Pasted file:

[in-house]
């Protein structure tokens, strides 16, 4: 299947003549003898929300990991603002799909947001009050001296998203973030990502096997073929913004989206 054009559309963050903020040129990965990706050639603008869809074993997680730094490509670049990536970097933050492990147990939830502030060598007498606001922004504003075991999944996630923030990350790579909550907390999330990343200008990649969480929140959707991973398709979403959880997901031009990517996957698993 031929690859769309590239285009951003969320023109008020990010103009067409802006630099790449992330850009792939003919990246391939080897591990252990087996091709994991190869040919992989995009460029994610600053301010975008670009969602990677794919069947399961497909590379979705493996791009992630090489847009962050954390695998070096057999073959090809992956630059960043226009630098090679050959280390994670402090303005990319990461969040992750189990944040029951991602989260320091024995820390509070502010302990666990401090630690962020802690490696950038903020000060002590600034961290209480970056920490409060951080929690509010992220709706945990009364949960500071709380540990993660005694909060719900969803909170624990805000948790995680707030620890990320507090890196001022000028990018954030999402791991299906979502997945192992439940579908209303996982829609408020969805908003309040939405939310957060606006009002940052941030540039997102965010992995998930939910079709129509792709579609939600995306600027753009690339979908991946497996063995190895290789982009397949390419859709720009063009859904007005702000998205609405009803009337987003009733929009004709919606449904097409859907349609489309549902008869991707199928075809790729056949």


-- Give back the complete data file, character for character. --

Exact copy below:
[in-house]
């Protein structure tokens, strides 16, 4: 299947003549003898929300990991603002799909947001009050001296998203973030990502096997073929913004989206 054009559309963050903020040129990965990706050639603008869809074993997680730094490509670049990536970097933050492990147990939830502030060598007498606001922004504003075991999944996630923030990350790579909550907390999330990343200008990649969480929140959707991973398709979403959880997901031009990517996957698993 031929690859769309590239285009951003969320023109008020990010103009067409802006630099790449992330850009792939003919990246391939080897591990252990087996091709994991190869040919992989995009460029994610600053301010975008670009969602990677794919069947399961497909590379979705493996791009992630090489847009962050954390695998070096057999073959090809992956630059960043226009630098090679050959280390994670402090303005990319990461969040992750189990944040029951991602989260320091024995820390509070502010302990666990401090630690962020802690490696950038903020000060002590600034961290209480970056920490409060951080929690509010992220709706945990009364949960500071709380540990993660005694909060719900969803909170624990805000948790995680707030620890990320507090890196001022000028990018954030999402791991299906979502997945192992439940579908209303996982829609408020969805908003309040939405939310957060606006009002940052941030540039997102965010992995998930939910079709129509792709579609939600995306600027753009690339979908991946497996063995190895290789982009397949390419859709720009063009859904007005702000998205609405009803009337987003009733929009004709919606449904097409859907349609489309549902008869991707199928075809790729056949």